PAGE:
Patricia A. Holroyd, Fabrice Lihoreau, Gregg F. Gunnell and Ellen R. Miller

in Cenozoic Mammals of Africa

Published by University of California Press

Published in print July 2010 | ISBN: 9780520257214
Published online March 2012 | e-ISBN: 9780520945425 | DOI:

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Anthracotheriidae are a group of bunodont to selenodont artiodactyls distributed throughout the Old World and North America. The earliest anthracotheriids appear in the latest middle Eocene in Asia, and they survive into the late Miocene in Africa and Asia. Because members of the family are widespread, the group has often been important for interpretations of biogeography. Anthracotheres have also been pivotal in discussions of mammalian phylogeny. In Africa, members of the family are first recorded from the late Eocene Qasr el Sagha Formation, Egypt, and the family persists through the late Miocene. During the Miocene, anthracotheres had an extended range across eastern, central, southern, and northern Africa, although their diversity in Africa appears to have always been greatest in North Africa. Black (1978) provided the first review of the entire African record of this family. The Paleogene forms have since been considerably revised by Ducrocq (1997) and the Neogene ones by Pickford (1991b). A number of studies have elucidated the systematics, paleoecology, and biogeographic relationships of African anthracotheres.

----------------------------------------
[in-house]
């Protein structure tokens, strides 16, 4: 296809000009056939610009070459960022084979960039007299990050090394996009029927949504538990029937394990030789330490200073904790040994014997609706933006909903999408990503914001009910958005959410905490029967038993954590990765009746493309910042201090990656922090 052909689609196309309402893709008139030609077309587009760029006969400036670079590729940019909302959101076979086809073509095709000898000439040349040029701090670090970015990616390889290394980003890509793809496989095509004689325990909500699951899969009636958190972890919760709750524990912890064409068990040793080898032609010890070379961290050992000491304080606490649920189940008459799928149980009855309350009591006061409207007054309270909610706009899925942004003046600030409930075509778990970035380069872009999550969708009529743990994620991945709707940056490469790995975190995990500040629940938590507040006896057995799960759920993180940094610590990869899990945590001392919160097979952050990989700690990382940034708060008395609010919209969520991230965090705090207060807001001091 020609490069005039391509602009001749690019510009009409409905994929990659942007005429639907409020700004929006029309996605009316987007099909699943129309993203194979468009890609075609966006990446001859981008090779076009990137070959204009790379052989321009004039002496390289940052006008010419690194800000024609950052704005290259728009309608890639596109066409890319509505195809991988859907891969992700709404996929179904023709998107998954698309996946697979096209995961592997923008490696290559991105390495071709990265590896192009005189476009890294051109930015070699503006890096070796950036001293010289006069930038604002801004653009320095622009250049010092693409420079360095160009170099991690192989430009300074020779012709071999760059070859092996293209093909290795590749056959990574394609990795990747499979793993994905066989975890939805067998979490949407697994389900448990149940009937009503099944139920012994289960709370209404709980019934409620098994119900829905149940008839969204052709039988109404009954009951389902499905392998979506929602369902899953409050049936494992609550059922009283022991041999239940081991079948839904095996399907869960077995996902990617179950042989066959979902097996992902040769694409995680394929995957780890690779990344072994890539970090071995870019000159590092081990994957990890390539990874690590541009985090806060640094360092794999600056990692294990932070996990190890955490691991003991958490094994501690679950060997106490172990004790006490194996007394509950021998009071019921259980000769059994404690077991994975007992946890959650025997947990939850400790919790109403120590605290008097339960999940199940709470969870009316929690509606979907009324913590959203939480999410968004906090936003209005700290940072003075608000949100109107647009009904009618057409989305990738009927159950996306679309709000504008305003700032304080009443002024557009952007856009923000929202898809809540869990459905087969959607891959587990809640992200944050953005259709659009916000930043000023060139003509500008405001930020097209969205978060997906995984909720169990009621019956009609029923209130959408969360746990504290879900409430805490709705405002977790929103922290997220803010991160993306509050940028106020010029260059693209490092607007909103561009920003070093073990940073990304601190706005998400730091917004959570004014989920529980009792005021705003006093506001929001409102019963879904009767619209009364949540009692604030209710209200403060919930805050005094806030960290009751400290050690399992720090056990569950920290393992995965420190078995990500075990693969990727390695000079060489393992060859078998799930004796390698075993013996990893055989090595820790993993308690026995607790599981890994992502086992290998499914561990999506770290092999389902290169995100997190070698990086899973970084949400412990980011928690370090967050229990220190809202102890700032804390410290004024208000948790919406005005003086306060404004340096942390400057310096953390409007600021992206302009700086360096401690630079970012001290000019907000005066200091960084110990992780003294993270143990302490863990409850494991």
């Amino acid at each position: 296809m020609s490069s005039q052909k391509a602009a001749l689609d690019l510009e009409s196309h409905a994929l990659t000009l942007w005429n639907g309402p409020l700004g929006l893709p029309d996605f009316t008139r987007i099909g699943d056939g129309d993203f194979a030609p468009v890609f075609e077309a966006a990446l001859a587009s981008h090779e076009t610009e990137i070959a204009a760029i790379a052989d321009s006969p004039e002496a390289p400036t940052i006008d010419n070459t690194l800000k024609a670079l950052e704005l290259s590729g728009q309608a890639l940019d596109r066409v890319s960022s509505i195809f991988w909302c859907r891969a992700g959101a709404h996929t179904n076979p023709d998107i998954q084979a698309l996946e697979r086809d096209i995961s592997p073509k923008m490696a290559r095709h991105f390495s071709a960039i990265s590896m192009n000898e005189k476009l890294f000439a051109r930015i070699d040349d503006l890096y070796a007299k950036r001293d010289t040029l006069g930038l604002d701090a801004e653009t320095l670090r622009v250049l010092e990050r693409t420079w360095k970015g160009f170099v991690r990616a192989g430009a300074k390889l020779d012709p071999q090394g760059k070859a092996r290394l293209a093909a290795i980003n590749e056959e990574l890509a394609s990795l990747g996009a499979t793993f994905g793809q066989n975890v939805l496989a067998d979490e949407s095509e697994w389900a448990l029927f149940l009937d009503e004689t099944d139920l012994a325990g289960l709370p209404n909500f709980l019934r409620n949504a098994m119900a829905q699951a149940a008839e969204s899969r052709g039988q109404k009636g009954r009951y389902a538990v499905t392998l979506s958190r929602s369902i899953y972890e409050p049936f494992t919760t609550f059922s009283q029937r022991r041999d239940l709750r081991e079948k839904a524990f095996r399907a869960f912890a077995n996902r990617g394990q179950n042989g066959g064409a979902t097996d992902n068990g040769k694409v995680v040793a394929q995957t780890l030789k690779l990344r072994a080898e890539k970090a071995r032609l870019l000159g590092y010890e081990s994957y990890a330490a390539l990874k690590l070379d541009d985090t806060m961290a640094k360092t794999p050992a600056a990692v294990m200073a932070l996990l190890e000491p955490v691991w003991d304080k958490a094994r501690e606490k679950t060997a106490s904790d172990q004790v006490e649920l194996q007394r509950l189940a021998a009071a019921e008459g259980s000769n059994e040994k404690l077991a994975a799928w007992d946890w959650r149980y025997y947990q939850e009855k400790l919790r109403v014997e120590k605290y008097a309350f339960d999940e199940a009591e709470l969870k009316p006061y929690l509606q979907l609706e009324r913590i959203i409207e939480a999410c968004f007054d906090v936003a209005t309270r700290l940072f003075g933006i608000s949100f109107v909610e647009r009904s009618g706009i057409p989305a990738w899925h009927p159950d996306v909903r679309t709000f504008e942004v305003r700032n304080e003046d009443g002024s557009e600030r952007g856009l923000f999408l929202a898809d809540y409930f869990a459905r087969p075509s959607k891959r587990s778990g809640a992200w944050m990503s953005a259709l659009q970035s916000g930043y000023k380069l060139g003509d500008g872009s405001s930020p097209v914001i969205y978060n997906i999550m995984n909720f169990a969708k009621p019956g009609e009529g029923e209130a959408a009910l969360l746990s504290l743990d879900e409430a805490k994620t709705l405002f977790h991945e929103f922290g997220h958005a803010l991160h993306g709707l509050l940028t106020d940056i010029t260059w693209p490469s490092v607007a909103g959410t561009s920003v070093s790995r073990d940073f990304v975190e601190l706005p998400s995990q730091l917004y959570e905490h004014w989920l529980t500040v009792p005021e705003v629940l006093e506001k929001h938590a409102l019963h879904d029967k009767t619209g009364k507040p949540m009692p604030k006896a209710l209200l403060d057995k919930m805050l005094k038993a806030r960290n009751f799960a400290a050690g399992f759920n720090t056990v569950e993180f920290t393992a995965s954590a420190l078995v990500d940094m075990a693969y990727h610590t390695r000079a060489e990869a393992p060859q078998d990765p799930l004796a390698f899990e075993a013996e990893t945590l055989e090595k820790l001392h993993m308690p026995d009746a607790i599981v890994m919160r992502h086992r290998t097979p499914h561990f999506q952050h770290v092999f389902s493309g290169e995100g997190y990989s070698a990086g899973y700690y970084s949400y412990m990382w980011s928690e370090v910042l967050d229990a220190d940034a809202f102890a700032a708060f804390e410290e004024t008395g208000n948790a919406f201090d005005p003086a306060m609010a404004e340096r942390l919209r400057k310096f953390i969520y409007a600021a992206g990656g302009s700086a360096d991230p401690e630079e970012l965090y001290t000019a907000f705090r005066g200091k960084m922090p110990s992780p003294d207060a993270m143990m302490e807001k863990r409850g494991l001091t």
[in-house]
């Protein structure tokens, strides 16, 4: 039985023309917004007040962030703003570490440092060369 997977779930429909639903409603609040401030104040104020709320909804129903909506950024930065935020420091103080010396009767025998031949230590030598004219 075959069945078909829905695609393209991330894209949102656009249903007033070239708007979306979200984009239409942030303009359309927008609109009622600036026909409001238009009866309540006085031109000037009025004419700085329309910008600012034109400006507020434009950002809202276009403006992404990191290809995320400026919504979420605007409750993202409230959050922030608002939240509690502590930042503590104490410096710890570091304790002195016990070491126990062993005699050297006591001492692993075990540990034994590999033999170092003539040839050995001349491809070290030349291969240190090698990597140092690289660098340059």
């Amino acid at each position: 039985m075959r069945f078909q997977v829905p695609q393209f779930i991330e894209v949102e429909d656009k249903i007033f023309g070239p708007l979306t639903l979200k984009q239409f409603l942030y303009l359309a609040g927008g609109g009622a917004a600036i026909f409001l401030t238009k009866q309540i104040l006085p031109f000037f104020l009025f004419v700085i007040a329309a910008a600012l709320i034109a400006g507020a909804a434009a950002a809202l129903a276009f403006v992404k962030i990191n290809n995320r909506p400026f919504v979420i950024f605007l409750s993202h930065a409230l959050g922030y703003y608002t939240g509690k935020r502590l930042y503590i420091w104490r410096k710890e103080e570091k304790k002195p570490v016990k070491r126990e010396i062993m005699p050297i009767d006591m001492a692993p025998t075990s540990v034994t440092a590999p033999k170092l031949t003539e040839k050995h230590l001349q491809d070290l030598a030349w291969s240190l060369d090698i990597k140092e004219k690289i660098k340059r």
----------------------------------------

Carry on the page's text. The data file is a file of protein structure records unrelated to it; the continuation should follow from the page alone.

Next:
Keywords: Anthracotheriidae; artiodactyls; anthracotheriids; Eocene; Miocene; Africa; biogeography; systematics; paleoecology; anthracotheres

Chapter.  5218 words.  Illustrated.

Subjects: Evolutionary Biology

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